Gila County supervisors, two of them anyway, seem to have their head in the sand when it comes to Rim Country issues. After two lengthy meetings with Mayor Kenny Evans, county supervisors reluctantly agreed that forming a separate legal entity (SLE) to help bring a college campus to Payson was a good idea — but only maybe and with reservations. The supervisors’ vote indicates they intend to join the towns of Payson and Star Valley in forming the SLE, but for Evans, the vote is too little too late. “They couldn’t get by what our motives were,” Evans said referring to Supervisors Shirley Dawson and Mike Pastor. “They didn’t understand we didn’t want anything.” So, Evans and Star Valley Mayor Bill Rappaport correctly moved forward without any county participation in forming the SLE — at least for now.
My first, and only, experience handling a sailboat came during my junior year in high school. For a kid my age it was high adventure. I got up in the middle of the night, dragged out my old bike, and pedaled through the night to Niantic, Conn. And there at anchor in the dawning light sat the Karakal, a 21-foot sailboat my friend Earl had named after the Tibetan mountain that towered above Shangri La in James Hilton’s novel “Lost Horizon.” Twenty minutes after I dropped my bike in the dew-wet grass beside the Niantic River, the Karakal was scudding across the bay, plowing through rolling surf on a windy October day. And what a day it turned out to be! One of the best of my life.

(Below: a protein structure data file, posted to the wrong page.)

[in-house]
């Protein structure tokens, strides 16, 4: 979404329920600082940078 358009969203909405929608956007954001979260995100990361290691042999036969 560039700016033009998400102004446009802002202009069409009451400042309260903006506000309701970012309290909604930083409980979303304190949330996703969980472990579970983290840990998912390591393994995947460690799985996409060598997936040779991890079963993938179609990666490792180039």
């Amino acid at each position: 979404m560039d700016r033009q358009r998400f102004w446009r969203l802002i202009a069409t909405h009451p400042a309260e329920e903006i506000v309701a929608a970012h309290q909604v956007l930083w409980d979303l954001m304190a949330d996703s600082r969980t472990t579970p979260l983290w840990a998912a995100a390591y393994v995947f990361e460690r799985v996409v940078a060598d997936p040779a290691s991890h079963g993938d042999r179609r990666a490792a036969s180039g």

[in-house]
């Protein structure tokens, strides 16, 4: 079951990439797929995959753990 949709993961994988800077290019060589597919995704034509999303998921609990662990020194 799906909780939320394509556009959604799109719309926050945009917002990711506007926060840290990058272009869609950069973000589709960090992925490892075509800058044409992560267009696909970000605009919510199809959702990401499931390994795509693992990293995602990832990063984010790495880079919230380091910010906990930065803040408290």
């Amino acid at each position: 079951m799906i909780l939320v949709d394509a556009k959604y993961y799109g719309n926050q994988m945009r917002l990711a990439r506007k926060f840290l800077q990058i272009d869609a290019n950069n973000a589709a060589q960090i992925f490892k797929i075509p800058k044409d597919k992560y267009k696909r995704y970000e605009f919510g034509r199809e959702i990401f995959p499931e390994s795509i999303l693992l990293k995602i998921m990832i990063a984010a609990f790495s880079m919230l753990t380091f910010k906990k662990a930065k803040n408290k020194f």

Travelers on Highway 260, east of Payson, will face multiple road closures and delays in the coming days. Arizona Department of Transportation will close a two-mile section of Highway 260, 20 miles east of Payson, at 2 p.m. Tuesday for 45 minutes. The same closure will occur through Thursday, June 16. The closure is necessary for blasting operations. Eastbound traffic will stop at milepost 269 and westbound traffic, milepost 271. Crews will use controlled explosives to excavate and remove rock for the new roadway. Drivers can expect delays up to 45 minutes.
MoJoe’s Café has expanded with its move off Main Street. The cafe is now open in the former location of Famous Sam’s in the Payson Plaza, which is located on the northeast corner of Highway 87 and Bonita Street. The move takes the cafe from 1,700 square feet to 5,800, making it one of the largest restaurant and lounges in Payson, said owner Cindy Kofile. The restaurant can accommodate more than 350 guests. Cindy, along with husband Andy Kofile, say they will miss the nostalgia of Main Street, but are excited to start their new adventure as restaurateurs off Highway 87. “Along with some very special friends and 30 days of intense cleaning, the new MoJoe’s Grill and micro-pub has re-opened with a new name, an experienced wait staff, BBQ and other great American food,” the Kofiles said.